PowerShell is the default ‘Terminal’ application for Windows along with the command prompt, it has its own set of commands which is very different from the commands which are used on UNIX-like operating systems such as GNU/Linux. It is tightly coupled around the .NET framework of the Windows ecosystem.
You don’t really need a Windows Terminal on Linux because there is nothing Bash cannot do. Perhaps the only reason you could need this is either you need to work on something .NET framework related, or you are an experienced Windows user, and you just prefer anything but bash.
Also, Read – Windows Terminal to easily manage WSL instances
Installing PowerShell on Linux
In this tutorial, we will take a look at the installation process of this Windows tool on different Linux distributions and also try to do some basic tasks to check if it is working properly in the Linux environment.
On Fedora Workstation
We just have to register the Microsoft Red Hat repository and then install this app, just open a Terminal and type the following command :
# Register the Microsoft RedHat repository
curl https://packages.microsoft.com/config/rhel/8/prod.repo | sudo tee /etc/yum.repos.d/microsoft.repo
sudo dnf install --assumeyes powershell
On Debian-based Linux
Just open a Terminal and type the following commands :
# Install system components
sudo apt update && sudo apt install -y curl gnupg apt-transport-https
# Import the public repository GPG keys
curl https://packages.microsoft.com/keys/microsoft.asc | sudo apt-key add -
# Register the Microsoft Product feed
sudo sh -c 'echo "deb [arch=amd64] https://packages.microsoft.com/repos/microsoft-debian-bullseye-prod bullseye main" > /etc/apt/sources.list.d/microsoft.list'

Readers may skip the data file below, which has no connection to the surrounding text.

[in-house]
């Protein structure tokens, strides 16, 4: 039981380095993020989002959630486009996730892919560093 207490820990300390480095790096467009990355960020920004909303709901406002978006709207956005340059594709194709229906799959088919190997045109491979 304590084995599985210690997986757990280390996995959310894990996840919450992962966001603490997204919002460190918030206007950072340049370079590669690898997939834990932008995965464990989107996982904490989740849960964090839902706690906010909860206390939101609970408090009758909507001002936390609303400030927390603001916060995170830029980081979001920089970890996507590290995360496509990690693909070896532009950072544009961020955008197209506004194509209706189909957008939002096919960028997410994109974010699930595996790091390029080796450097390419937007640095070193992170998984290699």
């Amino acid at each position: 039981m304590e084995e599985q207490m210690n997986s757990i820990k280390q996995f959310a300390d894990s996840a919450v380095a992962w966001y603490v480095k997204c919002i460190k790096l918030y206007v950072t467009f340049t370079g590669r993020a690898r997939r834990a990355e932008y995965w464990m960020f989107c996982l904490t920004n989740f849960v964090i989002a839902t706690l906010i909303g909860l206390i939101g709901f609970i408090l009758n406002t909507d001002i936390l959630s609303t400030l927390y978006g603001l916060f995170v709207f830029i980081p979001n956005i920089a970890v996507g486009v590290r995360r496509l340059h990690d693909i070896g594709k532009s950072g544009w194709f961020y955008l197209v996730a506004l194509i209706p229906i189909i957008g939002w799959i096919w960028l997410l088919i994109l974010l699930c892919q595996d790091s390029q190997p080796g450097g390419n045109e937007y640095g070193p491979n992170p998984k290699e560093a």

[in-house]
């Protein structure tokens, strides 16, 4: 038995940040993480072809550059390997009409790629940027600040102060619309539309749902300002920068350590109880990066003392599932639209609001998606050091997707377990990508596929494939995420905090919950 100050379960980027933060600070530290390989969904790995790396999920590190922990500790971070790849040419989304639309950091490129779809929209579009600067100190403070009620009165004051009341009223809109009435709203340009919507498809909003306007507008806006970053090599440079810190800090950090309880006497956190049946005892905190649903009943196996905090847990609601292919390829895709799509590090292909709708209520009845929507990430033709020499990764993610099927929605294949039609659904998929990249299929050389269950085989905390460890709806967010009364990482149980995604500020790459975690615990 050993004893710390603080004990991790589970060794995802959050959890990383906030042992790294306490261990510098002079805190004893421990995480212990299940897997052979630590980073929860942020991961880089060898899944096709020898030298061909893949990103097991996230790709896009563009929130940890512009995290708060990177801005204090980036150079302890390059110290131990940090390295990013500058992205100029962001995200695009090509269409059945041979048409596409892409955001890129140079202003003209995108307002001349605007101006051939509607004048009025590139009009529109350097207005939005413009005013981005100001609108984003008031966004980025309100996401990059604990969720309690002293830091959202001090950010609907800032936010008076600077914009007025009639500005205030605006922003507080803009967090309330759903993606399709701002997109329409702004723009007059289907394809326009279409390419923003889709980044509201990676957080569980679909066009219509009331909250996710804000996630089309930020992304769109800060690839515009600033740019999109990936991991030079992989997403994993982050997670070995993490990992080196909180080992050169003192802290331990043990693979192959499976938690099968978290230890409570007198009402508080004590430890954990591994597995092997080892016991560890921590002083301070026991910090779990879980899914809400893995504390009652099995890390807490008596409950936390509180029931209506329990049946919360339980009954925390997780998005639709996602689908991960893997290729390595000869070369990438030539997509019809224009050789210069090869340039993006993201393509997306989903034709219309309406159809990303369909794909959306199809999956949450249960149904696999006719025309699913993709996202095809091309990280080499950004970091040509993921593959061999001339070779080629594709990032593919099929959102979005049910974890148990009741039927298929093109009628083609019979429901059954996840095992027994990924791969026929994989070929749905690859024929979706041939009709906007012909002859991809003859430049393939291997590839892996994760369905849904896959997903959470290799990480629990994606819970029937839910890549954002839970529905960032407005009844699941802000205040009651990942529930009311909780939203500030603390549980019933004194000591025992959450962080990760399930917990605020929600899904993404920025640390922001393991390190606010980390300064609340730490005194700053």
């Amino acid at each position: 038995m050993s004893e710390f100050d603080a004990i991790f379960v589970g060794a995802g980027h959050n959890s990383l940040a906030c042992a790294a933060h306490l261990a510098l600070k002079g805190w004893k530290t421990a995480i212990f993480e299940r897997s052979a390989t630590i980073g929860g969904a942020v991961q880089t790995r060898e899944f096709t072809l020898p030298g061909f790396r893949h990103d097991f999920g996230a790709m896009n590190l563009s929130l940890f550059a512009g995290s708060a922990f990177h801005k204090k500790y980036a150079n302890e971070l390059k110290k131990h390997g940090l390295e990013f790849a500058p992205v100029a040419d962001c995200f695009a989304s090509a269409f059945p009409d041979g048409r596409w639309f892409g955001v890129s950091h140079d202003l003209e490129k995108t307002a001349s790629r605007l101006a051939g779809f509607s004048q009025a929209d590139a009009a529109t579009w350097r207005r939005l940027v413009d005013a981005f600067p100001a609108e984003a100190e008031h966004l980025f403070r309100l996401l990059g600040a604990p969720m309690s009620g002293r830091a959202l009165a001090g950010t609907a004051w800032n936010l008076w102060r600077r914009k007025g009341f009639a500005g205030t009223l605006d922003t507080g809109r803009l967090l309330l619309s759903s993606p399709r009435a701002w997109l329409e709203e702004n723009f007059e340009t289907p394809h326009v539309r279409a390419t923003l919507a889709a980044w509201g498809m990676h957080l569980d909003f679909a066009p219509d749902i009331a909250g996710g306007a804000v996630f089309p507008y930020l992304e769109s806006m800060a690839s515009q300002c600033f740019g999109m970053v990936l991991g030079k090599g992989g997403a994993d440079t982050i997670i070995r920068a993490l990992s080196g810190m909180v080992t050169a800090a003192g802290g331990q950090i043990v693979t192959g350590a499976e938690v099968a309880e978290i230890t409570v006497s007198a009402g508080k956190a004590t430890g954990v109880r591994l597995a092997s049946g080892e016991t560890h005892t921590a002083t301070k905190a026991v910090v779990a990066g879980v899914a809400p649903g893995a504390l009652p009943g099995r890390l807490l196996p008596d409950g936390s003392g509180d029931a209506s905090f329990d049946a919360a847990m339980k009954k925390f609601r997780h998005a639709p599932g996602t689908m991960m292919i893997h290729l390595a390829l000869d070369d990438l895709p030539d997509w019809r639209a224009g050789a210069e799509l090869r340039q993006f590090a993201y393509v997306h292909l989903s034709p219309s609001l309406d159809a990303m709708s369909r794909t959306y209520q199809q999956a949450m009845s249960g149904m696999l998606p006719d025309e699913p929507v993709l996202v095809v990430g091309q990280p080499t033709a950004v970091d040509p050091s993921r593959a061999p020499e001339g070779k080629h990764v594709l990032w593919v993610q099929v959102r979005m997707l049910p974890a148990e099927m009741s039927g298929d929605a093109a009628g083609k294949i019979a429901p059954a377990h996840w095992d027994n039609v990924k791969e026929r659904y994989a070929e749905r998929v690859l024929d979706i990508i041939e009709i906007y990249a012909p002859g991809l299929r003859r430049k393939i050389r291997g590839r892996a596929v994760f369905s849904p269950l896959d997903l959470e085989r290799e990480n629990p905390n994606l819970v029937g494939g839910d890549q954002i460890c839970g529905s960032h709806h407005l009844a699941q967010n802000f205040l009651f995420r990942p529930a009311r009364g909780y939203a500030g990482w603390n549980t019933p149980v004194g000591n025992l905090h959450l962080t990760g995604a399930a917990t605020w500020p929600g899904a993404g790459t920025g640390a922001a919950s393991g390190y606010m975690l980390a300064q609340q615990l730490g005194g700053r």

sudo apt update && sudo apt install -y powershell
On Ubuntu Linux
On Ubuntu Linux, PowerShell can be installed by typing the following commands in your Terminal :
# Update the list of packages
sudo apt-get update
# Install pre-requisite packages.
sudo apt-get install -y wget apt-transport-https software-properties-common
# Download the Microsoft repository GPG keys
wget -q "https://packages.microsoft.com/config/ubuntu/$(lsb_release -rs)/packages-microsoft-prod.deb"
# Register the Microsoft repository GPG keys
sudo dpkg -i packages-microsoft-prod.deb
# Update the list of packages after we added packages.microsoft.com
sudo apt-get update
sudo apt-get install -y powershell
On Arch Linux-based distributions
This package can be easily installed on your Arch-based distributions from the Arch User Repository, so just open a Terminal and install it using your favorite AUR helper :
# If you use yay :
yay -S powershell-bin
# If you use paru helper :
paru -S powershell-bin
Running basic commands
Now, to launch this tool directly from the Terminal, simply type :
As you can see, the command line options are completely different from that of bash, and even the prompt has changed. Let’s try navigating through our system using windows only commands.
# To change directory
# to list the contents of the current directory
# To go to the home directory
PowerShell is now open-source, and it is one of the major steps Microsoft has taken in order to acquire more market share in the cloud computing field. The whole ‘Microsoft loves Linux’ program is really shady and even now with the WSL (Windows Subsystem for Linux), Microsoft has prevented even more developers from using any Linux distribution natively.
But credit, where it’s due, making anything open source, is just the right thing to do, and if any vulnerability is discovered, it can be discovered and patched really quickly.